“Driving on Country Roads” Structured Practice (SP)
How to Drive a Car: Driving on Country Roads
Driving in the country may sound serene and peaceful, but the combination of higher speeds and soft shoulders on country roads make rollovers a higher risk in these areas. Rollovers are deadly and a particular concern for young drivers still learning how to drive a car.
Passing a Tractor
Sometimes farmers need to get from one field to another with their tractor, and the only way to do that is to use the same road you’re driving on. Be patient. Don’t crowd them. Remember that the tractor is a very top-heavy vehicle that’s already prone to rollovers and the shoulder of the road is soft or gravel. Many deaths or serious injuries have occurred when city slickers, in a hurry, passed a turning tractor too closely and forced it onto the soft shoulder, causing a rollover crash. Wait until you have sufficient time to pass and you can do so safely – without putting the tractor driver at risk.
Be Aware of Deep Ditches
Most country roads have deep ditches on both sides. Weeds grow high in the ditches and tractors come along periodically to cut them. They cut the weeds to the level of the road so it looks like the road extends out further than it does. Be very careful when you’re turning around or pulling to the side of the road. It might be much narrower than you think.
Highway-Induced Driver Conditioning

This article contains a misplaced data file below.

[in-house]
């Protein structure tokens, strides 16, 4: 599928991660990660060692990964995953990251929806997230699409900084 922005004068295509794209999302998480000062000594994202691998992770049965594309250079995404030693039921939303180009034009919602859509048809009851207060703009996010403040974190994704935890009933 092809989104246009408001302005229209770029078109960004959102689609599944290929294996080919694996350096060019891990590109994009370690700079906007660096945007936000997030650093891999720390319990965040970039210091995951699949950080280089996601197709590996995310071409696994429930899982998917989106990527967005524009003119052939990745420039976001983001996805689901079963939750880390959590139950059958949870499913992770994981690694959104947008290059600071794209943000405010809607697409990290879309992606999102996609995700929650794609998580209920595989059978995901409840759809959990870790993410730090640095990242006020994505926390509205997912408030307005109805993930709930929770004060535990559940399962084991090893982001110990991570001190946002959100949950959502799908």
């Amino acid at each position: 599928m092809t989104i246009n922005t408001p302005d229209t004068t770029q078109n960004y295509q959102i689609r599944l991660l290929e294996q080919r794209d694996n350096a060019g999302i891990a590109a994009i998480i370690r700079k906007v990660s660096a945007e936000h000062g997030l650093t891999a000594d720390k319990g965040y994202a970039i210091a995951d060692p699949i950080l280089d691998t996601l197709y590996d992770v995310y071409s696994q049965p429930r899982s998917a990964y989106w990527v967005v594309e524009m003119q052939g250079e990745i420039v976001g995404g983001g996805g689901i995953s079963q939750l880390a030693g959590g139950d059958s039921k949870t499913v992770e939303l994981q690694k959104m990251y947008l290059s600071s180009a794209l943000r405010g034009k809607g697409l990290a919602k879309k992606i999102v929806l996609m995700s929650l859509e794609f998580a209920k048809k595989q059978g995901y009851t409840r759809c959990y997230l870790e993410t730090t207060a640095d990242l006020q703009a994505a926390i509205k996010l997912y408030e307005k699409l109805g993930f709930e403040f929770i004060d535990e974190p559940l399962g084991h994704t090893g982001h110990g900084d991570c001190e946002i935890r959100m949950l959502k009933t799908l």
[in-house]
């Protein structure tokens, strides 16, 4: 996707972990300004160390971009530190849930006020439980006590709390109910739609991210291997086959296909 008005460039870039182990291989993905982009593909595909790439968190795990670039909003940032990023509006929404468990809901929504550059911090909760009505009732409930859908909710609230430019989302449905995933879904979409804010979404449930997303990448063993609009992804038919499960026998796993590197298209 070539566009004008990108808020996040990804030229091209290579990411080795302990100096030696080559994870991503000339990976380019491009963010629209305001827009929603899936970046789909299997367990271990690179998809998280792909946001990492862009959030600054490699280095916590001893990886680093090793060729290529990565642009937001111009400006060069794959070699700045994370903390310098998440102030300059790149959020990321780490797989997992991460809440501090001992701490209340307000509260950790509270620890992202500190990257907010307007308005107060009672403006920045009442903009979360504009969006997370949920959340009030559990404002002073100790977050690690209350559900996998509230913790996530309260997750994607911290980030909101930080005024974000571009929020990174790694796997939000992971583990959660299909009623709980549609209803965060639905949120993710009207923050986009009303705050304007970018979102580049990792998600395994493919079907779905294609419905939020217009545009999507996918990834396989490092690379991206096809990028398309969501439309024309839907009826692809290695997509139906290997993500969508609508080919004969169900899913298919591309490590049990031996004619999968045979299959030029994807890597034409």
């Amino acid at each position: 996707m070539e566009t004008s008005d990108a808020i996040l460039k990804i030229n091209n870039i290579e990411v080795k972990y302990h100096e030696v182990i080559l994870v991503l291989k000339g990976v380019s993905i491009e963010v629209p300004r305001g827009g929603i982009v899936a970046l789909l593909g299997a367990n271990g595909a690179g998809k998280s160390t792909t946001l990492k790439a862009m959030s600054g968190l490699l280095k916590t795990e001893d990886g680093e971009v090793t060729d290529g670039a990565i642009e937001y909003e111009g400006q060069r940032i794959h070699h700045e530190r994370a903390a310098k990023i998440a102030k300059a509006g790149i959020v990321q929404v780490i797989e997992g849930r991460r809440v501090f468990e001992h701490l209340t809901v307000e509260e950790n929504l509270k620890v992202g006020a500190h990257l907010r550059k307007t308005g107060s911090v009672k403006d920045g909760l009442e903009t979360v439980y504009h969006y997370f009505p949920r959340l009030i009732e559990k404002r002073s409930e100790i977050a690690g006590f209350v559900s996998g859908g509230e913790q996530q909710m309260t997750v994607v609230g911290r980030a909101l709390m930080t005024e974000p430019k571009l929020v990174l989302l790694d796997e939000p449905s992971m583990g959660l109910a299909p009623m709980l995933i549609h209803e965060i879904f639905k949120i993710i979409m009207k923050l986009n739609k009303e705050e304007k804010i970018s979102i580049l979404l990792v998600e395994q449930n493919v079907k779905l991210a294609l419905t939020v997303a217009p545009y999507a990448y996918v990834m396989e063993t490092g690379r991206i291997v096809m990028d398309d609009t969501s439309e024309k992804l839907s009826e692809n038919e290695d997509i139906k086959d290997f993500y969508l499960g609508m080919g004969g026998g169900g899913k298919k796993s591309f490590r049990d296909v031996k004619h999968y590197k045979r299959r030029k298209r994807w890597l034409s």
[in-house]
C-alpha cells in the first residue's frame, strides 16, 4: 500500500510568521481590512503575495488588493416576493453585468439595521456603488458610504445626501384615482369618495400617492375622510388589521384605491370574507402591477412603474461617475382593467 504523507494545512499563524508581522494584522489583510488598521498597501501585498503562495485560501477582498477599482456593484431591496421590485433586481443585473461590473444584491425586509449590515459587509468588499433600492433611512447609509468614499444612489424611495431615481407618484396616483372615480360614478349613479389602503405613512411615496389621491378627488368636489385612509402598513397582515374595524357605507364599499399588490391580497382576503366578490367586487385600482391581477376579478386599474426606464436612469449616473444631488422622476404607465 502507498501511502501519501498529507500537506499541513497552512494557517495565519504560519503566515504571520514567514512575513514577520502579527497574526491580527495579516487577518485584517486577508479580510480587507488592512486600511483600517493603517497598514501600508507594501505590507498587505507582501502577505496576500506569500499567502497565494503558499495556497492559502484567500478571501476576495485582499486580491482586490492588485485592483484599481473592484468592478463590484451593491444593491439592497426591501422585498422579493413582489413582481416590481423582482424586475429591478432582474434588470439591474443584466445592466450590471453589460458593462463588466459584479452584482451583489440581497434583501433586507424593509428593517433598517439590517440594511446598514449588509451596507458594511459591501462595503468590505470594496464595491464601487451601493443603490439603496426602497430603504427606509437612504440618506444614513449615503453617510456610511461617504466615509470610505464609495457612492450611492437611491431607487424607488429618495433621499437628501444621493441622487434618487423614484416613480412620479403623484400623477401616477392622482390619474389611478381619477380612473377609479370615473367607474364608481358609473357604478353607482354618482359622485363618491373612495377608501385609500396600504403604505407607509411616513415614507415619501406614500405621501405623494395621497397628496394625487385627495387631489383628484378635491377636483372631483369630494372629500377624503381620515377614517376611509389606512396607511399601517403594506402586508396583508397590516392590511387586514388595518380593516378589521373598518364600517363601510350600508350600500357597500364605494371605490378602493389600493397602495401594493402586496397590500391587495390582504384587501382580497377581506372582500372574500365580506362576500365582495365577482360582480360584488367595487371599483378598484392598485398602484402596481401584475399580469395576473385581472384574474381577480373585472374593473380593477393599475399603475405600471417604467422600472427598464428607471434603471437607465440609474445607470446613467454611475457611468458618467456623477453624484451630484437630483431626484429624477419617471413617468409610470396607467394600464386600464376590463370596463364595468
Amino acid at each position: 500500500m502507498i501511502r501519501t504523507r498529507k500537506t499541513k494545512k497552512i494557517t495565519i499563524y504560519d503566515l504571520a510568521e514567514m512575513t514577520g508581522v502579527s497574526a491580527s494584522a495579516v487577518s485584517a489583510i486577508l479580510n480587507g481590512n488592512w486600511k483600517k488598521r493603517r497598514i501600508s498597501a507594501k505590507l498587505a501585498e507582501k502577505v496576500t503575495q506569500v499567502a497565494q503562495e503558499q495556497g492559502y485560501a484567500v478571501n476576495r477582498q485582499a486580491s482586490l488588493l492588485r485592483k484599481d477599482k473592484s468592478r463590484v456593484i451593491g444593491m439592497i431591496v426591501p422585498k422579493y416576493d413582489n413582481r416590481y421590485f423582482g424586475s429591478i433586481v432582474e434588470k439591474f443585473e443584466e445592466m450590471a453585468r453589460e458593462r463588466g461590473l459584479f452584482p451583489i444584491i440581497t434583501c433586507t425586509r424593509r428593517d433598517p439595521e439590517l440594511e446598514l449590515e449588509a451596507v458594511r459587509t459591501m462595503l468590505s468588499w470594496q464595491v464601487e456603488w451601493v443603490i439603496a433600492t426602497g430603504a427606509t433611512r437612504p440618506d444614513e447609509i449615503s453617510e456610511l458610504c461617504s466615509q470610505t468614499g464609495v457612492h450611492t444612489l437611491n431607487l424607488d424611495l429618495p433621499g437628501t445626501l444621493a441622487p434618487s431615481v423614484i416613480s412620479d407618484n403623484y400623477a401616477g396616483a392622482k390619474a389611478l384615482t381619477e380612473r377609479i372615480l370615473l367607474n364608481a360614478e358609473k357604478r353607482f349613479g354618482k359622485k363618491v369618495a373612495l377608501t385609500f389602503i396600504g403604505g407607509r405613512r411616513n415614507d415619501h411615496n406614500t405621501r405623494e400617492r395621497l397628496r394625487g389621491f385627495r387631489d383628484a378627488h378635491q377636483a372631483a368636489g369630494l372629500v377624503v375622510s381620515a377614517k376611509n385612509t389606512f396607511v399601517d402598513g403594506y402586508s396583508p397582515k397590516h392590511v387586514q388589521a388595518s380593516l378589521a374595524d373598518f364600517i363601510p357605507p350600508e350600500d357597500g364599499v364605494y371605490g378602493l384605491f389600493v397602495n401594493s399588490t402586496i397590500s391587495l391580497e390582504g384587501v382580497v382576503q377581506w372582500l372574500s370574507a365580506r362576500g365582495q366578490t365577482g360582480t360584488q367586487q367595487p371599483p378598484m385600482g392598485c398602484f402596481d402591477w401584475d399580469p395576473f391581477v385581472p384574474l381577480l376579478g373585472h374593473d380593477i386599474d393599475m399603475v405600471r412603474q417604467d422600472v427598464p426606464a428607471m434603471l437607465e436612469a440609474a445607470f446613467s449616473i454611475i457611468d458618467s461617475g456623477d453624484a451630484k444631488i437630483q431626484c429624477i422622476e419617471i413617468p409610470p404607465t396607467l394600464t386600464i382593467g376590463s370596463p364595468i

Country roads are long and don’t end with stop signs and traffic lights as frequently as city roads. As a result, you can drive a long way without having to slow down. You become “conditioned” to cruising at that constant speed and can lose your focus on driving. It’s important to stay alert! Many tragedies have occurred when drivers ‘missed’ stop signs in-the-middle-of -nowhere!
Unmarked Railway Crossings
You will also find railway crossings which do not have lights or a crossing gate. Wild animals like deer can also jump in front of your car and cause a crash. You will find deer crossing signs in some areas so be alert and don't speed.
Night Driving on Dark Roads
Night driving is especially hazardous as there are no street lights. You must rely entirely on your headlights. Most country roads are 2 way. An on-coming cars at night is very scary as your vision will be restricted by the other car's headlights. Lesson 23 will cover driving at night.
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